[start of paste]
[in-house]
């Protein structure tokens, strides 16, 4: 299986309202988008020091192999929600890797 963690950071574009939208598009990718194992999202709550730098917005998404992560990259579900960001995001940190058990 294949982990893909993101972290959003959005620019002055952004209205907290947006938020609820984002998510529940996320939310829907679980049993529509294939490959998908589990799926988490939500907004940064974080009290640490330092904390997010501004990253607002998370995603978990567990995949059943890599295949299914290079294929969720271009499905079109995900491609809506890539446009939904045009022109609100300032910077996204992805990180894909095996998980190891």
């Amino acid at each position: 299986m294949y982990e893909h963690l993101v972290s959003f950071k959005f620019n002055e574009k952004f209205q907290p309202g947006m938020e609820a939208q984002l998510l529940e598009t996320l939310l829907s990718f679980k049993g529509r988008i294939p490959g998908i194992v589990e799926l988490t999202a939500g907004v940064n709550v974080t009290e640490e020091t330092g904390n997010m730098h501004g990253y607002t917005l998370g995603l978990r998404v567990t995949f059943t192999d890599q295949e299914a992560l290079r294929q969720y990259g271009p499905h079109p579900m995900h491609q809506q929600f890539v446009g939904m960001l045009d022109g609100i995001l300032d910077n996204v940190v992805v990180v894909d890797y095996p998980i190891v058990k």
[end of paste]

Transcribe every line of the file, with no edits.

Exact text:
[in-house]
């Protein structure tokens, strides 16, 4: 299986309202988008020091192999929600890797 963690950071574009939208598009990718194992999202709550730098917005998404992560990259579900960001995001940190058990 294949982990893909993101972290959003959005620019002055952004209205907290947006938020609820984002998510529940996320939310829907679980049993529509294939490959998908589990799926988490939500907004940064974080009290640490330092904390997010501004990253607002998370995603978990567990995949059943890599295949299914290079294929969720271009499905079109995900491609809506890539446009939904045009022109609100300032910077996204992805990180894909095996998980190891």
């Amino acid at each position: 299986m294949y982990e893909h963690l993101v972290s959003f950071k959005f620019n002055e574009k952004f209205q907290p309202g947006m938020e609820a939208q984002l998510l529940e598009t996320l939310l829907s990718f679980k049993g529509r988008i294939p490959g998908i194992v589990e799926l988490t999202a939500g907004v940064n709550v974080t009290e640490e020091t330092g904390n997010m730098h501004g990253y607002t917005l998370g995603l978990r998404v567990t995949f059943t192999d890599q295949e299914a992560l290079r294929q969720y990259g271009p499905h079109p579900m995900h491609q809506q929600f890539v446009g939904m960001l045009d022109g609100i995001l300032d910077n996204v940190v992805v990180v894909d890797y095996p998980i190891v058990k």